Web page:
pablohart/iStock(LOS ANGELES) — One in three people involved in electric scooter accidents are so badly hurt they require treatment at an emergency room, according to a UCLA study released on Friday.
The most frequent injuries are head injuries (40 percent), fractures (32 percent) and cuts, sprains or bruises without a fracture (28 percent), according to the research. The study was published on Jan. 25 in JAMA Network Open and is the first published study on injuries caused by electric scooters, which can reach speeds of up to 35 miles per hour.
Doctors compared the new crop of rental e-scooters to Segways, motorized two-wheeled "transporters" that hit the market in 2001.
“We noted similar patterns of injury,” said Dr. Joann Elmore, professor of medicine at the Geffen School of Medicine, and one of the study’s authors. “But unlike Segway transporters, standing electric scooters will have a substantial impact on public health given their low cost, popularity and broad accessibility.”
Researchers analyzed visits for 249 people treated at the emergency departments of two Los Angeles County facilities, UCLA Medical Center, Santa Monica, and Ronald Reagan UCLA Medical Center between Sept. 1, 2017, and Aug. 31, 2018. The two ERs studied are not the only emergency rooms in the LA area.
As many as one-third of those evaluated had called an ambulance. Researchers did not include 74 ER visits "that were suspected to be scooter-related but lacked sufficient documentation," the press release said.
Fifteen people were hospitalized, and two required treatment in an intensive care unit (ICU), the study revealed.
Los Angeles-area emergency departments are at the epicenter of the electric scooter phenomenon, said Dr. Tarak Trivedi, the study’s lead author. Santa Monica, a city in the county of LA, was one of the first U.S. cities in which the dockless, rental scooters appeared, seemingly overnight. The scooters were distributed before any legislation that could regulate how people use them or companies could operate. Last September, Santa Monica awarded permits to Lyft and JUMP (which is owned by Uber) to legally operate in the seaside city. Lime and Bird protested and were eventually granted permits.
In November, Lime immediately globally recalled one of its models, after it concluded they could break apart while in use. Riders have flooded social media pages with photos and complaints of broken Lime scooters. At least two deaths have resulted from accidents with Lime scooters. The company is launching a pop-up store in Manhattan with a new model on Friday and Saturday as it pushes to move into New York City.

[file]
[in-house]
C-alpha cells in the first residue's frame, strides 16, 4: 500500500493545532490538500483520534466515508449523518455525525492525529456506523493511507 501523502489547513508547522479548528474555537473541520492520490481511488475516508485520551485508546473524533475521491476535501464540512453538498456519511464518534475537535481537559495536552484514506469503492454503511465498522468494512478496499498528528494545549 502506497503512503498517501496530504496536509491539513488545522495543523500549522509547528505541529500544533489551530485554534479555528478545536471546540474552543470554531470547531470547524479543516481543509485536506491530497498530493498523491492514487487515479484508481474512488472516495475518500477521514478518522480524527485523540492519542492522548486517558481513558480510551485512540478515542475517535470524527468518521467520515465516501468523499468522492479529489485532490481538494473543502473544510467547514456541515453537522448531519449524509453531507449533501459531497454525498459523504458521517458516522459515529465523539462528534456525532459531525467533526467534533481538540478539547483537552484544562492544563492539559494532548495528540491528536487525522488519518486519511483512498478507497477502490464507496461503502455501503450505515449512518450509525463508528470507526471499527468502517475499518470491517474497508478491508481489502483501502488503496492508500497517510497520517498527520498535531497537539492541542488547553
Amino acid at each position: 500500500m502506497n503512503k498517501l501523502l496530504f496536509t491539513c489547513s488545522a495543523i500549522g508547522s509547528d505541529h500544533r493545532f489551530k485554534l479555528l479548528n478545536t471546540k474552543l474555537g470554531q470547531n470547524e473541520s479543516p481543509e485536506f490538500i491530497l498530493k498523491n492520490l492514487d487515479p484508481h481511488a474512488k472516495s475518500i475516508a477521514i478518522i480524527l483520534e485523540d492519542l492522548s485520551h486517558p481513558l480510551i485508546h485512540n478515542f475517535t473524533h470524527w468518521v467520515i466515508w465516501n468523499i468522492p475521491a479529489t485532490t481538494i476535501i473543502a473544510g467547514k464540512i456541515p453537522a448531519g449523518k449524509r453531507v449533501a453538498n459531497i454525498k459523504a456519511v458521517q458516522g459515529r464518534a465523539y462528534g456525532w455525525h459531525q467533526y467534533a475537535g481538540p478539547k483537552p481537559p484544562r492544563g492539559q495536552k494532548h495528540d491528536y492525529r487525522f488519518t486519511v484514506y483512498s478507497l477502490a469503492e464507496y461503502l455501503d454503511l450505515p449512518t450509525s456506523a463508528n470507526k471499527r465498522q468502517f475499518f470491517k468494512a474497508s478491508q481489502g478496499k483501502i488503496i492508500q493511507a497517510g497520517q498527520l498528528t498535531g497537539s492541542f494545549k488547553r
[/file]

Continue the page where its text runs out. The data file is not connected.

The most common scooter-related injuries were falls (74 percent), collisions with objects (10 percent), or being struck by another moving vehicle, such as a car, bicycle or other scooters (8 percent), according to the UCLA study.
About 92 percent, or 228 patients, were riders. Another 8 percent, or 21 people, were bystanders who were hit by a scooter or stumbled on one. E-scooters are dockless, and can be left anywhere, and are often found on sidewalks or walkways. Only about 4 percent of the riders were wearing helmets, despite the fact most companies rental agreements either require or recommend them, the study's authors said.
In addition to the ER records, researchers observed e-scooter riders at different LA intersections during one seven-hour period in September 2018 and observed 193 people. They said about 94 percent of the observed riders were not wearing helmets.
In January 2019, California law eliminated the helmet requirement for e-scooters, after intense lobbying from scooter companies.
The study was funded by the UCLA National Clinician Scholars Program and the VA's Office of Academic Affiliations through the VA/National Clinician Scholars Program. UCLA's Dr. Charles Liu, Anna Liza Antonio, Dr. Natasha Wheaton, Dr. Vanessa Kreger, Dr. Anna Yap and Dr. David Schriger co-authored the study.
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